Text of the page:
Once the food has been eaten there is an overwhelming need to rid themselves of that food as they panic that they may gain weight. Ridding themselves of the food is known as ‘purging’. This may be through vomiting, laxative abuse, diuretics (water tablets) or exercise. The purging behaviours are often referred to as ‘compensatory behaviours’.
Try keeping a food diary, this may help in making a connection with food and mood – what was happening for you at the time of your binge, what were you feeling, what were your thoughts.
In the case of Bulimia Nervosa, if the compensatory behaviours are out of control and the binge purge cycles are frequent and excessive, the person may become medically at risk through low potassium levels.
Potassium is a chemical that regulates the heart; if potassium levels are low the sufferer may be at risk of heart irregularities and, at worst, heart failure.
Sufferers will use food and food issues as a coping strategy for something they feel they have no control over. They often feel they cannot control what is happening within their life so the one thing they can control is their food.

We have talked about an eating disorder being about feelings not about food – when someone is in binge mode they feel that their problems disappear as the high carb / high sugar has a direct affect on the base of the brain. Have you heard of the sugar rush?

Sadly when the binge is over and the compensatory behaviours (i.e. vomiting and laxative abuse) are finished, the guilt and shame takes over and the person reverts to a low mood once again.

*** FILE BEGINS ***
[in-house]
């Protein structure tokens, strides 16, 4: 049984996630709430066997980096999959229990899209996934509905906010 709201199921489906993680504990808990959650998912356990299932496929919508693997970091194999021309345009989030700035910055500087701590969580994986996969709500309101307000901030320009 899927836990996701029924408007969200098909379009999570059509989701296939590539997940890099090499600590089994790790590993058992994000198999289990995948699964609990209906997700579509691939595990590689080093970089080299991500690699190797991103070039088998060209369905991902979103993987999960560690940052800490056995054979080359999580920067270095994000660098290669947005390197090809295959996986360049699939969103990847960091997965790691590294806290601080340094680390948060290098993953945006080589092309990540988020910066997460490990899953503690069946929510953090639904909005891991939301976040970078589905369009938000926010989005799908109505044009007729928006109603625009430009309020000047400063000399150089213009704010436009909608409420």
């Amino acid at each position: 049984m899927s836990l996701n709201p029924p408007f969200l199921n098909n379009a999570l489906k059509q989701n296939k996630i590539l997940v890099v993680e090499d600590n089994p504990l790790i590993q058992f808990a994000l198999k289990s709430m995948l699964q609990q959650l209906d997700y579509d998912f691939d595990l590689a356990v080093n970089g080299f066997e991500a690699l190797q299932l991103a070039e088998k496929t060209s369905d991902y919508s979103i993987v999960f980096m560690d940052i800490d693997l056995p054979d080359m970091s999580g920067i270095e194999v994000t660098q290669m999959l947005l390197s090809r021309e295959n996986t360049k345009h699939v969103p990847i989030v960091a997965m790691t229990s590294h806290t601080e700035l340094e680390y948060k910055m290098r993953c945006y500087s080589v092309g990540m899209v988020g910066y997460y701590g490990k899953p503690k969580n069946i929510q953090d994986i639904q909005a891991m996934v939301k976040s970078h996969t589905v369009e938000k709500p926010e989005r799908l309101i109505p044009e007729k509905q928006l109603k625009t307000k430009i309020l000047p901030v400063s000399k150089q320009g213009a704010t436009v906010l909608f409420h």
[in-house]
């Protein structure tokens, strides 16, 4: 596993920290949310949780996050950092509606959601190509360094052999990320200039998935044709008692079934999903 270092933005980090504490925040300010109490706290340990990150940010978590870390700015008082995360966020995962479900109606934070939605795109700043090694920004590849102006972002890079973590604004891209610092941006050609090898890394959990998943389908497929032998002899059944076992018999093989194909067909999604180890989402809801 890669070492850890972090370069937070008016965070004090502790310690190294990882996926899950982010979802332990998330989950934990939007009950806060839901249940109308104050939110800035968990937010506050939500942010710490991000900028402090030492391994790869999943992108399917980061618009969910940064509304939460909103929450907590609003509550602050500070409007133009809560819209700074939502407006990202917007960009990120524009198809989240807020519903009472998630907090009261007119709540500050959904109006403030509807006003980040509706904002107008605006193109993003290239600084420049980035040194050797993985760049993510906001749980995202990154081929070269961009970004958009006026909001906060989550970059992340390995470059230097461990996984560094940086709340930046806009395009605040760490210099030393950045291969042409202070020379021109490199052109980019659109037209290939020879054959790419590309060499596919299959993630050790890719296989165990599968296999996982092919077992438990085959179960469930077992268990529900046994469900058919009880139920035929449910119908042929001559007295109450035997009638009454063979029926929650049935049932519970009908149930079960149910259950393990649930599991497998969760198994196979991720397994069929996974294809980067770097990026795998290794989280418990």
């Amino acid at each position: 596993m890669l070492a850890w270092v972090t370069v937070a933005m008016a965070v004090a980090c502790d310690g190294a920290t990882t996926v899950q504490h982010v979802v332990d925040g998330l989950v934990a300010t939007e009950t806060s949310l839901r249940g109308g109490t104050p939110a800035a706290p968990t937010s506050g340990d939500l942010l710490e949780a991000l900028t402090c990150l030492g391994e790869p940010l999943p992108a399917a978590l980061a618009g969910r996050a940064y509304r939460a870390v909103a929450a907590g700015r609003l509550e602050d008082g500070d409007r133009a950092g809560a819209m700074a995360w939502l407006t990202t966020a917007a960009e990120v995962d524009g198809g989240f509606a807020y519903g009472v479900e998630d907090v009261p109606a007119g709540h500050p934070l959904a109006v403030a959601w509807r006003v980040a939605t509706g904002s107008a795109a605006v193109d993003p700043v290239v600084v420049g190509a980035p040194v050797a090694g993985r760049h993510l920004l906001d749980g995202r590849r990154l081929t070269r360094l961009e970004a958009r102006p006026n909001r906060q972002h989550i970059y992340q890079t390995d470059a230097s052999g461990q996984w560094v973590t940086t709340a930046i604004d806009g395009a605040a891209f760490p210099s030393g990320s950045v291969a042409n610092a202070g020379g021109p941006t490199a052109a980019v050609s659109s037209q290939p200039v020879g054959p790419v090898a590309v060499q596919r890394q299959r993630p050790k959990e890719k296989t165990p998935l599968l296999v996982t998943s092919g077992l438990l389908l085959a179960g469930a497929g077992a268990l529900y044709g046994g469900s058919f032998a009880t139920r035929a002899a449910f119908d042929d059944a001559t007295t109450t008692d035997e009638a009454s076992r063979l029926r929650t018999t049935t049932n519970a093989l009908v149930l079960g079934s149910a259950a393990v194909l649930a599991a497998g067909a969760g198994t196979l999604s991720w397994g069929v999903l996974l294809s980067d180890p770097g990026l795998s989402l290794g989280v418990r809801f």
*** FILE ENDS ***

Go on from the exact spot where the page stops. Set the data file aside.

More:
That person binges to experience an overwhelming feeling of wellness, it takes that ‘crutch’ away and they will not cope on a day to day basis.

What is actually happening is that the sufferer becomes embroiled in a vicious cycle of binging and purging. This cycle leaves very little time for relationships, socialising and family!

Physical effects of BulimiaPhysical effects of Bulimia

  • A person may be underweight but not always unless they are restricting their food together with binging and purging. The reason for this is the chemical changes in the body. The body repairs itself by absorbing fluids and food and the body is sent into chaos as it is trying to repair the damage from previous binge/purge cycles.
  • Calluses on knuckles if they have induced vomiting (sometimes becoming infected).
  • Cross contamination between hand and mouth.
  • Sore Throats
  • Poor hair and skin condition – skin very dry and hair falling out or breaking off.
  • Swollen Glands in the face and neck – giving a false sense of wellness (often known as hamster chops or moon face). This is because the glands get blocked as a result of vomiting.
  • Blood shot eyes due to the pressure of vomiting.
  • Ruptured Esophagus due to the pressure on the muscles from vomitting
  • Teeth erosion – as the tooth enamel is stripped away and this is caused by the stomach acid when vomitting
  • Teeth may become arched at the front due to enamel erosion. The rest of teeth are affected by enamel erosion, too, causing poor condition of gums as well as the teeth. The poor dental condition can result in recurring infections and abscesses.